But day after day Zenon and Leo come home from school or from Tae Kwan Do with bumps and bruises and stories of being picked on and beaten up by bigger kids either in the playground or in the dojang when the teacher is absent – a frequent occurrence (and don’t make the mistake of believing that a Cypriot martial arts class has anything like the structure, discipline, and respect that an Asian one has!)

Best Beloved has tried talking to teachers and coach, but the results have been minimal.

‘You have to figure this out for yourselves,’ I told the Littles yesterday at lunch. ‘Either by using your brains, making alliances, or somehow convincing the bullies that it’s not in their best interest to pick on you. Or with your fists and feet.

‘I’m not saying,’ I went on, soothing bruises with arnica and ‘make-it-better’ kisses for the umpteenth time. ‘That you seek them out and beat them up. But both of you have fighting skills. Try as hard as you can to avoid using them, but if Marios or Dimitris whacks you again, or trips you up, or punches you in the back, retaliate. And win. It should only take one episode. These kids are bullies. They pick on you because your different. If they know that they can make you squirm and cry, they will – because it makes them feel stronger. Once they learn that you can make them cry, they’ll leave you alone because they don’t want to be seen as weaker than you half-foreigners…’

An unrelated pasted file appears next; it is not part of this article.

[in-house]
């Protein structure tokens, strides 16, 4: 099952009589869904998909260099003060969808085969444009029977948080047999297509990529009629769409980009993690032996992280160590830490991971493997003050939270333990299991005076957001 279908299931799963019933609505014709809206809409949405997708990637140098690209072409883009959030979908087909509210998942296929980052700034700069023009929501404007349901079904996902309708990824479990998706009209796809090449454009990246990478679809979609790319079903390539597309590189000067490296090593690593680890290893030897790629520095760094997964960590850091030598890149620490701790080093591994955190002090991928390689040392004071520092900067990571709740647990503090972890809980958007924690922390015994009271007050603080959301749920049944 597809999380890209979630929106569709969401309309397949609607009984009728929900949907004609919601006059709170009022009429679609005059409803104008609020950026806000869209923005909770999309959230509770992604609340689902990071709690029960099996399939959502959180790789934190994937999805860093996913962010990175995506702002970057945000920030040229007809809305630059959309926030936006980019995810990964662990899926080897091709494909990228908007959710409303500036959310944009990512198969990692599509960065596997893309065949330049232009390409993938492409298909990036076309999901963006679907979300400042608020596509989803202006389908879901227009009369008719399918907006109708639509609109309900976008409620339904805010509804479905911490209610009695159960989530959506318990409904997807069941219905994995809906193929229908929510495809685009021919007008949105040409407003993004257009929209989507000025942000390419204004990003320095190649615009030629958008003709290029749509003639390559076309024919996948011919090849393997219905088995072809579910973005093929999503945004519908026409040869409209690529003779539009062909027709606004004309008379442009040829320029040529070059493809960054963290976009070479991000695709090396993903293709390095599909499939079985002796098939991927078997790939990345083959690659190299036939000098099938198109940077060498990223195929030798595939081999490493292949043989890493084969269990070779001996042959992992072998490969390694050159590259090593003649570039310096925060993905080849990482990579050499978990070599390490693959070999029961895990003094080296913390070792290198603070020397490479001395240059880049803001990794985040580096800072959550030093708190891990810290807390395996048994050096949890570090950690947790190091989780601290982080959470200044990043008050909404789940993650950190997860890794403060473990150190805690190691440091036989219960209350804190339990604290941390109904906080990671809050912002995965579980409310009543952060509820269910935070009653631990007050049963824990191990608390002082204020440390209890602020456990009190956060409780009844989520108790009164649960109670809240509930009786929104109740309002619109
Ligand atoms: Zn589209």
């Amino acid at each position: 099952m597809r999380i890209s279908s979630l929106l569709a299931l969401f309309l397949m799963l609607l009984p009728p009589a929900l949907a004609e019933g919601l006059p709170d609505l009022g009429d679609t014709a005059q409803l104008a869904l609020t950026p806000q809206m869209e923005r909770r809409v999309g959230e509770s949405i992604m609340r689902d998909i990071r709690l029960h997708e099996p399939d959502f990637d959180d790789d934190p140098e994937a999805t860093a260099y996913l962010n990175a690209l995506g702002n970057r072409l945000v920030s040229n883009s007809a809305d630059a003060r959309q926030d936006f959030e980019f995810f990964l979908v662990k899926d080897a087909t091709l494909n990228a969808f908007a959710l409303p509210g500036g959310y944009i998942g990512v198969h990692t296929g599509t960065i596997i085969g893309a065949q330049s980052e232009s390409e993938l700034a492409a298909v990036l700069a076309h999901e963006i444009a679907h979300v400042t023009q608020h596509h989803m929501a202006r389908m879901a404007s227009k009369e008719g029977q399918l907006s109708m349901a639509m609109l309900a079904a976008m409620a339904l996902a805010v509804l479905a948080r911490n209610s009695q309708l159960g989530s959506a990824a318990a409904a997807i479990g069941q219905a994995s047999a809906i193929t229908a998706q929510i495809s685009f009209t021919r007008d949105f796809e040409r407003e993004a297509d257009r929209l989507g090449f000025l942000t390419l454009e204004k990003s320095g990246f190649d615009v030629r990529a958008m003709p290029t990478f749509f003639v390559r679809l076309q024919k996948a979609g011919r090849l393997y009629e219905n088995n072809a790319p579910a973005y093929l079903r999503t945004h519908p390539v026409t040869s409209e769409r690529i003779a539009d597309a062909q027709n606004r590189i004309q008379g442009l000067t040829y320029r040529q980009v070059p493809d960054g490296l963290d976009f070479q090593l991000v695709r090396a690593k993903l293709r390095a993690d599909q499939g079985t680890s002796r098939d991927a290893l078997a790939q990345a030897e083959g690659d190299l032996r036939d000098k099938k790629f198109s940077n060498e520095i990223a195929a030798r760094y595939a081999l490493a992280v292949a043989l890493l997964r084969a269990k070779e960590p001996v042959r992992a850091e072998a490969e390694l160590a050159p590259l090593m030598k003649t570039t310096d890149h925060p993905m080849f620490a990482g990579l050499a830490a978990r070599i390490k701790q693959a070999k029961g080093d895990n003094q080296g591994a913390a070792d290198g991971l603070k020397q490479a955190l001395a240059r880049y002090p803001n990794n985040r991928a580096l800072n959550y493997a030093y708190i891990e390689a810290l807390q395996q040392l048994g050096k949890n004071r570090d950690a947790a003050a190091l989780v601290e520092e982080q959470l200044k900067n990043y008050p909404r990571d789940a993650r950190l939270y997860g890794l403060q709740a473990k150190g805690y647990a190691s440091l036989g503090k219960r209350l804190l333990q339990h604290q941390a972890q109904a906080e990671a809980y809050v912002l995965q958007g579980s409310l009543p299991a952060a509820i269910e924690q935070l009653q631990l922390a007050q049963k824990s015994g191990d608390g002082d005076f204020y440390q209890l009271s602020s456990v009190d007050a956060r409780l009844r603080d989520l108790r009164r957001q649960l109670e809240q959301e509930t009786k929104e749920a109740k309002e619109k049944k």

Then, trolling my Facebook page this morning I found a Blog Post from the Voices Education Project, a non-profit organisation that I have been involved with for the last few years, dedicated to using poetry from soldiers and civilians to help people understand the trauma of war. Fyodor Dostoyevsky, author of the novels Crime and Punishment and The Brothers Karamazov, said: “At some ideas you stand perplexed, especially at the sight of human sins, uncertain whether to combat it [sic] by force or by human love. Always decide, ‘I will combat it with human love’. If you make up your mind about that once and for all, you can conquer the whole world. Loving humility is a terrible force; it is the strongest of all things, and there is nothing like it.”

So if I want to live that ideal, (‘Be the change that you want to see in the world’ – thank-you Gandhi) and I want my children familiar with it, what do I tell my young boys about dealing with playground bullies – to whom ‘loving humility’ is so much sissiness?